AKS Best Practice: Backing up AKS with Velero

AKS Best Practice: Backing up AKS with Velero

Backing up AKS clusters is really important. Even if you’re using Infrastructure as Code and all deployments are automated, you will benefit from taking backups of AKS clusters. It’s also stated as a best-practice by Microsoft.


Mean Time To Recover (MTTR)

You might have everything automated. From the cluster creation to the applications being deployed on the cluster. But, in my experience, this automation can take a long time. For example, it took me 45 minutes for all pipelines to deploy each of ~15 microservices to a cluster.

During a disaster, recreating new infrastructure and re-deploying all components can take time. Depending on the criticality of the incident and the importance of the app, it can feel like an eternity.

By using a tool like Velero to backup all Kubernetes resources, a cluster can be quickly restored to a certain state, lessening recovery time from ~45 minutes to ~15 minutes.

Avoiding Data Loss

If you have stateful applications deployed on your clusters, you will likely use persistent volumes to store data. For example, running a database on Kubernetes. So, tools like Velero can also help backup the data in persistent volumes as well.


Velero is an open source tool that helps backup and restore Kubernetes resources. It also helps with migrating Kubernetes resources from one cluster to another. Also, it can help backup/restore data in persistent volumes.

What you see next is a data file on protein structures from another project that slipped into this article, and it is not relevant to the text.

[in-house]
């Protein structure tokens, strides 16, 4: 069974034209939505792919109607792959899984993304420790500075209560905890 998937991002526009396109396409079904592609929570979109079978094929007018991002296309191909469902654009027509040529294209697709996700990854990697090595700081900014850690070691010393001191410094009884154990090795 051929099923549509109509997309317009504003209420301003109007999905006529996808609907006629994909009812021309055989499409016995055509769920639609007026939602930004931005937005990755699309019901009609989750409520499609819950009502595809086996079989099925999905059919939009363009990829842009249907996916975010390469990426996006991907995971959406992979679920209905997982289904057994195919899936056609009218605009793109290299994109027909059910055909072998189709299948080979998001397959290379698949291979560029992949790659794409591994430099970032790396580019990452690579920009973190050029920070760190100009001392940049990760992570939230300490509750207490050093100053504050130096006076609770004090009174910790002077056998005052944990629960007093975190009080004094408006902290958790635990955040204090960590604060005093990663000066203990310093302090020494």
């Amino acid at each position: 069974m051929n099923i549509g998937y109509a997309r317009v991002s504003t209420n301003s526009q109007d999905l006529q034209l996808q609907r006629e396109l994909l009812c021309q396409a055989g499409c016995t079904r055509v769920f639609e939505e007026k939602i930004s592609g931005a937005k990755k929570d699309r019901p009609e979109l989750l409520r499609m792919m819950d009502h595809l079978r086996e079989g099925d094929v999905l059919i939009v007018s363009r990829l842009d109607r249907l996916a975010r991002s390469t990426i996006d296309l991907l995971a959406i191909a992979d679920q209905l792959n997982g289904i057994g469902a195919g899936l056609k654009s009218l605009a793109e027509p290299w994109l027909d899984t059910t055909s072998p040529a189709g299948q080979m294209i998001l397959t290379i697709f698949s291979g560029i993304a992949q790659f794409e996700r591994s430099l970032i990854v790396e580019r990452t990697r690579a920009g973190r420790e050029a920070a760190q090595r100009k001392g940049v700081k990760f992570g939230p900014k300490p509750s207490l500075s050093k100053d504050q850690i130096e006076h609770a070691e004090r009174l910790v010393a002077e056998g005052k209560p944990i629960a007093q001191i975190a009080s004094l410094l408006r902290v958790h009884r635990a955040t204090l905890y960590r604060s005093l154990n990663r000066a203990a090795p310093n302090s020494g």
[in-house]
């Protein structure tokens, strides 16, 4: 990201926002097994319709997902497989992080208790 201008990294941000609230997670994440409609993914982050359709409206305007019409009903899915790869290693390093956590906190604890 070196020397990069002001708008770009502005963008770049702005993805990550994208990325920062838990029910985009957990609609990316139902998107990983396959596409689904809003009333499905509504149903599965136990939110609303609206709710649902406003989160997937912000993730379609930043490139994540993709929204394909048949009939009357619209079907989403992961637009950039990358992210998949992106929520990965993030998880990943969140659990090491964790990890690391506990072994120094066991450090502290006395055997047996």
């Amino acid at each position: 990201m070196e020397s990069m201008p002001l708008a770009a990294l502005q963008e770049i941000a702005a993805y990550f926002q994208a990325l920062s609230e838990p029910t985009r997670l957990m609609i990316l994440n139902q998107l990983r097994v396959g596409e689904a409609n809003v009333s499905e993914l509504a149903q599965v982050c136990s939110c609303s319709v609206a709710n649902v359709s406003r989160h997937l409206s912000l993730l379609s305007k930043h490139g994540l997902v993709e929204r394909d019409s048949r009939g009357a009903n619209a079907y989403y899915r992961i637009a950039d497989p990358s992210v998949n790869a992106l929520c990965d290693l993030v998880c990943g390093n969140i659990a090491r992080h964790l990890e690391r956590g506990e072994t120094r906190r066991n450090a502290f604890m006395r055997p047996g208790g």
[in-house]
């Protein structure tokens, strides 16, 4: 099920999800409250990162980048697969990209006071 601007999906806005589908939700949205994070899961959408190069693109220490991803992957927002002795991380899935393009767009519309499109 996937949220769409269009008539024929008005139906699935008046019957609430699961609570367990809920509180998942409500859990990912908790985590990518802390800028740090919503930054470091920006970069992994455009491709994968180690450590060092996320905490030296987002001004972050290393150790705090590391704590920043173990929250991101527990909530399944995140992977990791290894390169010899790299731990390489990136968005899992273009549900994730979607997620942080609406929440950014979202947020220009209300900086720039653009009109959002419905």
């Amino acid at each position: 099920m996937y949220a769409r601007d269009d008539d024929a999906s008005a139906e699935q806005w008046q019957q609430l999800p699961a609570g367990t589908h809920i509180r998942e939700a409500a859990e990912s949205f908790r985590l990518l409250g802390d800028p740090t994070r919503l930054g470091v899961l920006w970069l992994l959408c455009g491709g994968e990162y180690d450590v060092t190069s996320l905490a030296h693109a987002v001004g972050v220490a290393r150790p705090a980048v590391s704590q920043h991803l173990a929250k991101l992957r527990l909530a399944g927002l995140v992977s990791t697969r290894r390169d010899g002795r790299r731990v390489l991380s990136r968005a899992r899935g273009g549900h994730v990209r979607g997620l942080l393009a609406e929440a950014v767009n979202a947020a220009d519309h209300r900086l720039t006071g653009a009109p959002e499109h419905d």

How it will work

Velero will have a pod running on the cluster, taking backups against an Azure Storage account (Although you can use other backends). You can take ad-hoc backups or create a schedule for them. But to do so, it has to be able to authenticate against the Azure API with enough permissions to be able to write to the storage account.

Velero has a CLI and a server side component to it. Either way, you’re going to have to install the CLI.


Here are the basic steps on how to install the CLI on MacOs, Windows, or Linux.

The Server Side

For the server side component, there’s two main methods of installation:

  • The Velero CLI
  • A Helm Chart

Installing Velero

I prefer to use the Helm chart so that I can install Velero from a GitOps workflow. You can see the official instructions on the Helm chart’s readme These instructions below will be a little different so that it’s easier to automate.

Velero uses an Azure Plugin to interact with Azure. To authenticate, use Service Principals for now. Usually, I prefer using Azure Active Directory Pod Identities but there’s an open issue with Managed Identities. It’s a project that allows pods to authenticate against Azure using Managed Identities. In other words, by using pod identities (managed identities), you won’t need an API secret for Velero to authenticate against Azure. Remember though, managed identities only work on Azure.

The Credentials

Start by getting the resource group where the virtual machines for your AKS cluster. Velero will need permissions to this.

AZURE_RESOURCE_GROUP=$(az aks show -n mycluster -g myresourcegroup --query "nodeResourceGroup" -o tsv)

Then, get the Azure subscription and Azure AD tenant information.

AZURE_SUBSCRIPTION_ID=$(az account list --query '[?isDefault].id' -o tsv)
AZURE_TENANT_ID=$(az account list --query '[?isDefault].tenantId' -o tsv)

Now create an Azure service principal for Velero to authenticate. I like to name the service principal with the name of the cluster so that I know which Velero identity belongs to which cluster.